First let’s look at the dead end pressure. OSHA Safety requirement 29 CFR 1910.242 (b) discusses the possibilities for air embolisms when more than 30 psi is “dead ended” into your skin. EXAIR products have pathways for air to exhaust so that they cannot be “dead ended”. Each product has a way for the air to exhaust to avoid danger. Here are a couple of examples:
Take note that when being used properly (no horseplay) the airflow will have some path to escape and cannot be blocked. They are designed so that air will escape prior to any danger.
Next we will take a look at OSHA requirement 29 CFR-1910.95 (a). This regulation deals with occupational noise exposure. Measuring sound in decibels (dBA) the magic number is 90. Anything under 90 dBA has no limitations on how long you can be exposed to it. For a reference 60 dBA is about the sound level of a normal conversation, or an air conditioner. 70 dBA is about the noise of a washing machine, 80-85 is like city traffic. Then we start getting loud like a motorcycle around 95, shouting or barking is about 110, and standing near a siren is about 120dBA.
As mentioned, 90 dBA or less is our target to avoid needing alternative solutions such as noise barriers or PPE. Nearly all EXAIR products are compliant at or under 90 dBA. The few exceptions are with some of our high force / extensive reach products such as our High Force Air Nozzles.
Please reach out at anytime if you have any questions, or want to discuss EXAIR and OSHA compliance, or any EXAIR questions at all.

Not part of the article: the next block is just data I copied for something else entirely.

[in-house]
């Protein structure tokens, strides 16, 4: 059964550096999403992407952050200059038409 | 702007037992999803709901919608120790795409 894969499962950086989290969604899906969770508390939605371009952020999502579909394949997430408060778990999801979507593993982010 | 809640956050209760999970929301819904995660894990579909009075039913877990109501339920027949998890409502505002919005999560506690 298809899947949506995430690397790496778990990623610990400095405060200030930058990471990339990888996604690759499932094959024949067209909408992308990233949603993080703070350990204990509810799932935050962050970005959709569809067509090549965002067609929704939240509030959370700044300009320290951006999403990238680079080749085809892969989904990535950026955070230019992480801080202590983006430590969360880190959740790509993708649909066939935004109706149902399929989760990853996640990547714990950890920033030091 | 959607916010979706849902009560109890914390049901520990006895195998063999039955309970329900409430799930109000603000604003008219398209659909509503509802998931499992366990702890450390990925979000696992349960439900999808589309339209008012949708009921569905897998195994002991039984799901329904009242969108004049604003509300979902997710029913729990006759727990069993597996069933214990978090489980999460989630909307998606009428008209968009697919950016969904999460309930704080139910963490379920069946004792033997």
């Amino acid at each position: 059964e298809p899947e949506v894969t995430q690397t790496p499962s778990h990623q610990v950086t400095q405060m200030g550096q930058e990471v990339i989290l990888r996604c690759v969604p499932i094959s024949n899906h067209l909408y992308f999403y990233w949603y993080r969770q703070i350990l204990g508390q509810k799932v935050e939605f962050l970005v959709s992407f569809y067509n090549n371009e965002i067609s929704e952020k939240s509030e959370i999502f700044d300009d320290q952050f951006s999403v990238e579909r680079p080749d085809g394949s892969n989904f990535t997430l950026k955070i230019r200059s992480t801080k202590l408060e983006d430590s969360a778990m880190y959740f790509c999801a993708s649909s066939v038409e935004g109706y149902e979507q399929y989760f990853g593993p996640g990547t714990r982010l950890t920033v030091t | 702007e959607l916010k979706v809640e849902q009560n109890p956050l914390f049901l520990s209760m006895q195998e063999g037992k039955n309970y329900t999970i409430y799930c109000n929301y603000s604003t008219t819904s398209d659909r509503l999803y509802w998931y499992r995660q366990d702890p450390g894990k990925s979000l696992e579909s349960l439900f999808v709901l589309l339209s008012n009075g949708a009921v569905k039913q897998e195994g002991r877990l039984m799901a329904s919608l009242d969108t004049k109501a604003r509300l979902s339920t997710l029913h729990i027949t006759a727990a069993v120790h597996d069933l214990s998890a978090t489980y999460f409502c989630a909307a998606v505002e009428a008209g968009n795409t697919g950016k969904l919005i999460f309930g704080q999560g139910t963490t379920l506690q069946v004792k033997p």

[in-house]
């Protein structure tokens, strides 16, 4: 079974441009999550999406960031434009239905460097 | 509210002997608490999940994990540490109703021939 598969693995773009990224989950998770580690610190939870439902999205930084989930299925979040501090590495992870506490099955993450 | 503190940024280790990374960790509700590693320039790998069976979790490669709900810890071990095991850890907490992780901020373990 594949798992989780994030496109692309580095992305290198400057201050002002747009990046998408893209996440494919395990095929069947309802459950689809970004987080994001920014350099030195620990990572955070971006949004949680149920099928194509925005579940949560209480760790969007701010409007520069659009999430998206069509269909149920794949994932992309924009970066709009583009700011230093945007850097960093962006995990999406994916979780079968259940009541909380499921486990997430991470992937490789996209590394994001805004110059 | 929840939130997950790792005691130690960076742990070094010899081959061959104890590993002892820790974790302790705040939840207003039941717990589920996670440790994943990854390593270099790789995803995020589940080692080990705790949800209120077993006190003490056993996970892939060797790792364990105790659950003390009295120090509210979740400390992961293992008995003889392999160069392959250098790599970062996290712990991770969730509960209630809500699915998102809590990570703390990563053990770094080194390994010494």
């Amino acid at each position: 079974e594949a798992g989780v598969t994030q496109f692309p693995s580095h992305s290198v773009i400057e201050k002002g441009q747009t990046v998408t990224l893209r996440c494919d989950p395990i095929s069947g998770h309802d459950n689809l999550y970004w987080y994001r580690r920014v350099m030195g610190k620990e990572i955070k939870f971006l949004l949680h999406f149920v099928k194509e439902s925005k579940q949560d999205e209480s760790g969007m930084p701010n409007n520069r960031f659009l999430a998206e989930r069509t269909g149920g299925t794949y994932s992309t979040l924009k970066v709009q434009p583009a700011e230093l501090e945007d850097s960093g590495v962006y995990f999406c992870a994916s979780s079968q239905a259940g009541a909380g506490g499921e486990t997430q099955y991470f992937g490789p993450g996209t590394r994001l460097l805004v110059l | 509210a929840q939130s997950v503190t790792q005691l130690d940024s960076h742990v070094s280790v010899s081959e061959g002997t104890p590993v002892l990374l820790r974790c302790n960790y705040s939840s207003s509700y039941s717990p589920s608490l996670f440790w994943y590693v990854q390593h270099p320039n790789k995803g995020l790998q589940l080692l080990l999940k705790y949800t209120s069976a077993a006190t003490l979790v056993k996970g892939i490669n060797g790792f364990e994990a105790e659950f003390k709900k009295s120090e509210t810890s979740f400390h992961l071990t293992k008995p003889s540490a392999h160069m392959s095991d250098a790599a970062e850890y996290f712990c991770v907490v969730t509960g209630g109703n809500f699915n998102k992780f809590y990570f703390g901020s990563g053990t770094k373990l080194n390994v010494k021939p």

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Compressed air is a very versatile utility that can be used for applications in cooling products to cleaning off workspaces and products. That is where OSHA 1910.242(b) comes into play; this OSHA standard states that compressed air used for cleaning shall not be used except were reduced to less than 30 psi and then only with effective chip guarding and personal protective equipment. This standard is in place because in the event a dead end occurs, the static pressure at the main orifice can potentially force the high pressure air into someone’s bloodstream and cause an air embolism, which if left untreated can impede the flow of blood in the body and lead to a fatality.
Keeping that in mind there are two ways you can go about these cleaning applications and still stay in compliance with the OSHA standard. The first way is to regulate the air pressure in your pipe down to below 30 psig. But for the majority of applications this is not an effective solution as pressure does equate to the amount of force that can be produced from the system. The second solution is to use a nozzle that is engineered in a way the it cannot be dead ended. This means that the nozzle is designed in a way that no matter how hard you try the air coming out of the nozzle will be ejected into the atmosphere and not through skin.
Take EXAIR’s Air Nozzles for example, the fins and orifice placement are designed in a way that allows air escape air into the atmosphere. Once air has exited an orifice into atmospheric conditions the pressure becomes 0 psig but retains the velocity and higher volume from the higher compressed air inlet pressure which produces force.
In addition, OSHA 1910.242(b) also talks about the use of effective chip guarding, which simply means some method or equipment shall be installed that prevents particles from flying back and hitting the operator. If you look EXAIR’s Safety air guns you will notice that we offer Chip Shields. By simply adding “-CS” to the end of a part number for a Safety Air Gun you can help prevent injuries from flying particles in blow off applications.
If you have any questions or want more information on compressed air safety and OSHA related standards. Give us a call, we have a team of application engineers ready to answer your questions and recommend a solution for your applications.
Cody Biehle Application Engineer EXAIR Corporation Visit us on the Web Follow me on Twitter Like us on Facebook